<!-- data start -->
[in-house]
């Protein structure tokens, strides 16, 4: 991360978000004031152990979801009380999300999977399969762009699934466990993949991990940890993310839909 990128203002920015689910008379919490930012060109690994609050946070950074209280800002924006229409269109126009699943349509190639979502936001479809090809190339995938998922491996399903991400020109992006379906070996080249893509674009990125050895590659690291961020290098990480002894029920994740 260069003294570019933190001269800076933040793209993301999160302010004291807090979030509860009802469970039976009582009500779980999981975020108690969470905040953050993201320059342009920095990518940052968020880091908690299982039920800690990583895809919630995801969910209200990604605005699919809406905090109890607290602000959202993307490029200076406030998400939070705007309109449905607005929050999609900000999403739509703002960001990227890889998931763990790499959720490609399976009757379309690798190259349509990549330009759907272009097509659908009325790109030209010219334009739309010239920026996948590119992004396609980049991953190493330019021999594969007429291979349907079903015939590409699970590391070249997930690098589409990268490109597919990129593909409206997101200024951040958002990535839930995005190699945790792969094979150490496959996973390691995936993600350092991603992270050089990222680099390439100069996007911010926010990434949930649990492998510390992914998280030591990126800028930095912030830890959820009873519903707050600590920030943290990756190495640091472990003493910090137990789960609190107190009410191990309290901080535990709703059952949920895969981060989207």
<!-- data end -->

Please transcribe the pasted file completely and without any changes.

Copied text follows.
[in-house]
């Protein structure tokens, strides 16, 4: 991360978000004031152990979801009380999300999977399969762009699934466990993949991990940890993310839909 990128203002920015689910008379919490930012060109690994609050946070950074209280800002924006229409269109126009699943349509190639979502936001479809090809190339995938998922491996399903991400020109992006379906070996080249893509674009990125050895590659690291961020290098990480002894029920994740 260069003294570019933190001269800076933040793209993301999160302010004291807090979030509860009802469970039976009582009500779980999981975020108690969470905040953050993201320059342009920095990518940052968020880091908690299982039920800690990583895809919630995801969910209200990604605005699919809406905090109890607290602000959202993307490029200076406030998400939070705007309109449905607005929050999609900000999403739509703002960001990227890889998931763990790499959720490609399976009757379309690798190259349509990549330009759907272009097509659908009325790109030209010219334009739309010239920026996948590119992004396609980049991953190493330019021999594969007429291979349907079903015939590409699970590391070249997930690098589409990268490109597919990129593909409206997101200024951040958002990535839930995005190699945790792969094979150490496959996973390691995936993600350092991603992270050089990222680099390439100069996007911010926010990434949930649990492998510390992914998280030591990126800028930095912030830890959820009873519903707050600590920030943290990756190495640091472990003493910090137990789960609190107190009410191990309290901080535990709703059952949920895969981060989207």